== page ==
This information was provided by Drs. Solomon and Bressler as individuals, not on behalf of the DRCR.net.
The Diabetic Retinopathy Clinical Research Network (DRCR.net) is a collaborative network funded by the National Institutes of Health to facilitate multicenter clinical research on diabetic retinopathy, diabetic macular edema (DME), and related conditions, primarily through the design and execution of clinical trials. Established in 2002 with funds currently awarded through 2013 from the National Eye Institute (NEI) and also from funding by the National Institute of Diabetes and Digestive and Kidney Diseases (NIDDK), the DRCR.net has promoted the collaboration of community- and academic-based practices with industry to pursue multicenter research initiatives that otherwise might not be undertaken. The Network currently consists of approximately 200 clinical sites throughout the United States, Europe, and Asia, with nearly 700 participating physicians. More than 3,500 patients have enrolled in at least one of the more than 15 DRCR.net clinical trials. Following is a review of some of the Network clinical trials that have had an impact on the current management of diabetic retinopathy and DME, as well as an update on what is on the horizon for the DRCR.net.
SOME RECENTLY COMPLETED TRIALS
A Randomized Trial Comparing Intravitreal Triamcinolone Acetonide to Focal/Grid Photocoagulation for Diabetic Macular Edema.1,2 Many of the current treatment paradigms for the management of DME have been derived from the Early Treatment Diabetic Retinopathy Study (ETDRS), a randomized, prospective clinical trial that demonstrated that eyes with macular edema treated with focal/grid laser were less likely to have moderate vision loss, at least a doubling of the visual angle (for example, from 20/20 to 20/40 or worse, or from 20/50 to 20/100 or worse) compared with untreated eyes in the control group.3 Despite the universal application of ETDRS criteria in the management of DME, a 2002 American Society of Retina Specialists Preferences and Trends Survey revealed that 52% of retina specialists had used intravitreal triamcinolone acetonide (IVTA) in the management of diabetic macular edema, based on case reports of short-term improvement in visual acuity and decreased retinal thickness on optical coherence tomography (OCT) and without long-term data on safety or efficacy.
The DRCR.net performed a prospective, multicenter, randomized clinical trial to compare the efficacy and safety of preservative-free IVTA, 1 mg or 4 mg, with focal/grid laser in the management of center-involved DME with at least some visual acuity loss. Eligible eyes had visual acuity (Snellen equivalent) of 20/40 to 20/320 with an OCT central subfield thickness (CSF) of greater than or equal to 250 µm and were randomized 1:1:1 to focal/grid laser, 1 mg IVTA, or 4 mg IVTA, with retreatment performed as often as every 4 months for persistent or new edema. Between July 2004 and May 2006, 840 eyes with DME, a mean visual acuity of 20/63, and a mean CSF of 424 μm at baseline were enrolled.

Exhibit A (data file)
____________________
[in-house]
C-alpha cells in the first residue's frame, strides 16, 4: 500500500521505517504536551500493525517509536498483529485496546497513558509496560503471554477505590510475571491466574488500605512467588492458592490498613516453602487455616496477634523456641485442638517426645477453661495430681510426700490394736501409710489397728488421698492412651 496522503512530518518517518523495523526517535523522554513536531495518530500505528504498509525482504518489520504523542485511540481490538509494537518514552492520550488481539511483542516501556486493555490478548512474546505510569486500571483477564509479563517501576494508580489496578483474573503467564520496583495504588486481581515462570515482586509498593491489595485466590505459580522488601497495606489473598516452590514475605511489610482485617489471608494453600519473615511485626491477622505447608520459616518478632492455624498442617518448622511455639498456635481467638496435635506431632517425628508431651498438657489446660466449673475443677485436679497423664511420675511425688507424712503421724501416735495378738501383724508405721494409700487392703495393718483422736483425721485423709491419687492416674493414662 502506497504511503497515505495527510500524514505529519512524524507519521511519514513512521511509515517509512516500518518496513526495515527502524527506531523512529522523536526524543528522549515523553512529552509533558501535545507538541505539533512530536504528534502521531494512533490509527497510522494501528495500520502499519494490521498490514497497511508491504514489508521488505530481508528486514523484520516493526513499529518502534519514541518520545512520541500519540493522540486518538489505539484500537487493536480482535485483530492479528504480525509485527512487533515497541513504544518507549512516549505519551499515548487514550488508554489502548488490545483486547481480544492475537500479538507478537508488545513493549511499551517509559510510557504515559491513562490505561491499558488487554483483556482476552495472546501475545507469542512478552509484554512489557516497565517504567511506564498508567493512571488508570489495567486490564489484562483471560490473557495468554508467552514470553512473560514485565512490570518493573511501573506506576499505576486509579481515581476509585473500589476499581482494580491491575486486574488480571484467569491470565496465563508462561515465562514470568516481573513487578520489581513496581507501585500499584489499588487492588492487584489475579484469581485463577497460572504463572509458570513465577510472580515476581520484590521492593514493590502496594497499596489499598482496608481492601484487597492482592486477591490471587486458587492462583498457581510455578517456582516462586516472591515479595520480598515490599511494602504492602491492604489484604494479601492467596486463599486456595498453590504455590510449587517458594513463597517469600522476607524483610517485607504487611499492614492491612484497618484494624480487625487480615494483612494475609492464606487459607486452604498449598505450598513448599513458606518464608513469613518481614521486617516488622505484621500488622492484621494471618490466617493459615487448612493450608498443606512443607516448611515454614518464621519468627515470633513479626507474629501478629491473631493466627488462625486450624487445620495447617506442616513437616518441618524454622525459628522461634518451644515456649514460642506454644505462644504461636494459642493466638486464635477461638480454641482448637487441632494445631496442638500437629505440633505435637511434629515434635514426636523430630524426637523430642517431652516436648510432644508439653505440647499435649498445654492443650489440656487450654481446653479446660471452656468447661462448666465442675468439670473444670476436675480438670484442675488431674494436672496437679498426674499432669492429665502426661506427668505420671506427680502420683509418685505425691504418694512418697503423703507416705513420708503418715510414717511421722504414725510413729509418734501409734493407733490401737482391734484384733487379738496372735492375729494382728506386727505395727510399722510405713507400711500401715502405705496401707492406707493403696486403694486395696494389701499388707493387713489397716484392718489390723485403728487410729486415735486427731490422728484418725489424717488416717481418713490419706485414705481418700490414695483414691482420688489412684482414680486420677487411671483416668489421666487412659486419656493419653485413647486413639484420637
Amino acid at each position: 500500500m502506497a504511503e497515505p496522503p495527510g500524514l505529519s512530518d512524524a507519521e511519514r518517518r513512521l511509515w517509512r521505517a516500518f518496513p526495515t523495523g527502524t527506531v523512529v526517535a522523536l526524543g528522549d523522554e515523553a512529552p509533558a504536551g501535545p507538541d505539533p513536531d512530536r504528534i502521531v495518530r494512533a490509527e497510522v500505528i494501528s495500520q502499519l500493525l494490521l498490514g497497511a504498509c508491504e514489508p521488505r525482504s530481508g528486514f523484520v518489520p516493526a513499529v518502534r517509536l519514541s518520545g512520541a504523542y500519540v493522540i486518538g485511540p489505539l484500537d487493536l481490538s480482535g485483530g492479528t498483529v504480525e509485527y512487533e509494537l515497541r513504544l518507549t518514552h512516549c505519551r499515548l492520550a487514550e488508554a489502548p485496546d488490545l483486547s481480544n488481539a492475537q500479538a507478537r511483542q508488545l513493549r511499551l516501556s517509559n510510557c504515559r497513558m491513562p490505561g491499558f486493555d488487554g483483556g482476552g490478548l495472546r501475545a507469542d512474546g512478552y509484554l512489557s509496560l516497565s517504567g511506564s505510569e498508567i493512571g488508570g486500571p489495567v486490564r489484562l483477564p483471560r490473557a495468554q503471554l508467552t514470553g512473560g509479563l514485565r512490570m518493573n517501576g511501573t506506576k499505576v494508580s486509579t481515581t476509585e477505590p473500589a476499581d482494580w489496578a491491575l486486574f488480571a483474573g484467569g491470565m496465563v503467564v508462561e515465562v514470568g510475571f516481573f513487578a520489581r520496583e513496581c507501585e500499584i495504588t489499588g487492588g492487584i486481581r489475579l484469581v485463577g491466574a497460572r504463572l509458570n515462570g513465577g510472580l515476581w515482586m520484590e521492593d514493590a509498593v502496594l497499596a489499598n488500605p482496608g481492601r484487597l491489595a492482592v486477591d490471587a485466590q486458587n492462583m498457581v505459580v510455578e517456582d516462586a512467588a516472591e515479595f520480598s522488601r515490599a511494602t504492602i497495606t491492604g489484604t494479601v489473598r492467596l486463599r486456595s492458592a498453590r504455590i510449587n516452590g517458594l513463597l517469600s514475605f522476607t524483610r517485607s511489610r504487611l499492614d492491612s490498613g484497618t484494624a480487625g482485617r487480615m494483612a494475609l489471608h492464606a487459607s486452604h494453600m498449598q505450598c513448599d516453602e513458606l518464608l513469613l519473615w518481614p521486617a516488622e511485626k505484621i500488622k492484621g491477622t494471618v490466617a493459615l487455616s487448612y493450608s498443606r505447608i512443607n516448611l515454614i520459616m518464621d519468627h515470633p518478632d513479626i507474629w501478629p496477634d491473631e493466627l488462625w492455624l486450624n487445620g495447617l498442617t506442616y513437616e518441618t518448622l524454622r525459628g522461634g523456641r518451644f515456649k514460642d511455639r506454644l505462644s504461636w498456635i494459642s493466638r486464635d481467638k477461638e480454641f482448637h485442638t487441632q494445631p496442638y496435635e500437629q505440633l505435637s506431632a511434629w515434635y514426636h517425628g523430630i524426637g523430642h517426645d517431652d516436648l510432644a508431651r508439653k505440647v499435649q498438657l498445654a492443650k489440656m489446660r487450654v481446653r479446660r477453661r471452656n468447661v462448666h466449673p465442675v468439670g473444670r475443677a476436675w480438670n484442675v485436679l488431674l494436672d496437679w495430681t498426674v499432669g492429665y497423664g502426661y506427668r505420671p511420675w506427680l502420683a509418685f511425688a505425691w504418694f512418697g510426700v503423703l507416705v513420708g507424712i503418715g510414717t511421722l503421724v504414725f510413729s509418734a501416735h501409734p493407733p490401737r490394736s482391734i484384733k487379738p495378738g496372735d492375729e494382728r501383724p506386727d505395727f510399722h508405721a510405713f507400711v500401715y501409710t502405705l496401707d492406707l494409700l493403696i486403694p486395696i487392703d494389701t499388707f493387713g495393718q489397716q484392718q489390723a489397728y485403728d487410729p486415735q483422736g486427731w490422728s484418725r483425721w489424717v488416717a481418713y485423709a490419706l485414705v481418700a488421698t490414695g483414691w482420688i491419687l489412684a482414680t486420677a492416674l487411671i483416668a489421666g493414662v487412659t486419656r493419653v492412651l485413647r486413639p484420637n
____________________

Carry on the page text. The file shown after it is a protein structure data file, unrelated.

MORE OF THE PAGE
Observed differences in treatment effect among the three groups varied over the course of the clinical trial. At 4 months, mean visual acuity was better in the 4 mg IVTA group than in the 1 mg IVTA or laser groups. By 1 year, there was no observable difference in visual acuity among the treatment groups. Beginning with the 16-month visit and extending through the primary outcome visit at 2 years and the 3-year follow-up visit, the laser group appeared to be superior to either of the IVTA groups. The data did not support the hypothesis that IVTA was superior to focal/grid laser for DME. The effect of treatment on retinal thickening paralleled the visual acuity results. A greater reduction in CSF was observed at the 4-month visit for the 4 mg IVTA group compared with either the 1 mg IVTA or laser groups. By the 16-month visit, and extending through the primary outcome visit at 2 years and the 3-year follow-up visit, the laser group appeared superior to either of the IVTA groups in achieving reduction in central retinal thickening.
With respect to adverse events, more eyes in the 4 mg IVTA group than in either the 1 mg IVTA or laser groups experienced elevations in intraocular pressure from baseline that required either medical or surgical intervention. Similarly, more eyes in the 4 mg IVTA group underwent cataract surgery during the 3 years of follow-up than in the 1 mg IVTA or laser groups.
Although the ETDRS demonstrated that focal/grid photocoagulation reduced the frequency of vision loss in eyes with DME compared with no treatment, the results of this current trial re-established the importance of focal/grid photocoagulation as applied in the 21st century in the management of diabetic macular edema across a range of visual acuities when visual acuity loss already had occurred and across a wide range of CSF thicknesses on OCT. Although IVTA likely improves visual acuity compared with no treatment at all, this clinical trial could not demonstrate that IVTA was superior to focal/grid laser with respect to visual acuity or reduction in retinal thickness.
IVR or IVTA in Combination with Laser Photocoagulation for DME.4 The observation that 4 mg IVTA had a greater positive treatment effect on visual acuity and retinal thickening at 4 months while laser photocoagulation had a sustained, long-term treatment benefit out to 3 years, but with half of eyes still with retinal thickening, prompted the DRCR.net to evaluate intravitreal ranibizumab (IVR) or IVTA in combination with laser photocoagulation for DME. In this prospective, multicenter clinical trial, eligible eyes (visual acuity Snellen equivalent of 20/32 to 20/320 and CSF greater than or equal to 250 μm) were randomized to sham injection plus prompt laser (3 to 10 days after injection), 0.5 mg ranibizumab plus prompt laser, 0.5 mg ranibizumab plus deferred laser (greater than or equal to 24 weeks after injection), or 4 mg triamcinolone plus prompt laser. Follow-up visits occurred every 4 weeks for the first year and then every 4 to 16 weeks thereafter, depending on the disease course and treatment administered. Between March 2007 and December 2008, 854 study eyes with median visual acuity Snellen equivalent of 20/50 and mean CSF of 405 μm at baseline were enrolled and randomized. Primary outcome measures were best corrected visual acuity and safety at 1 year.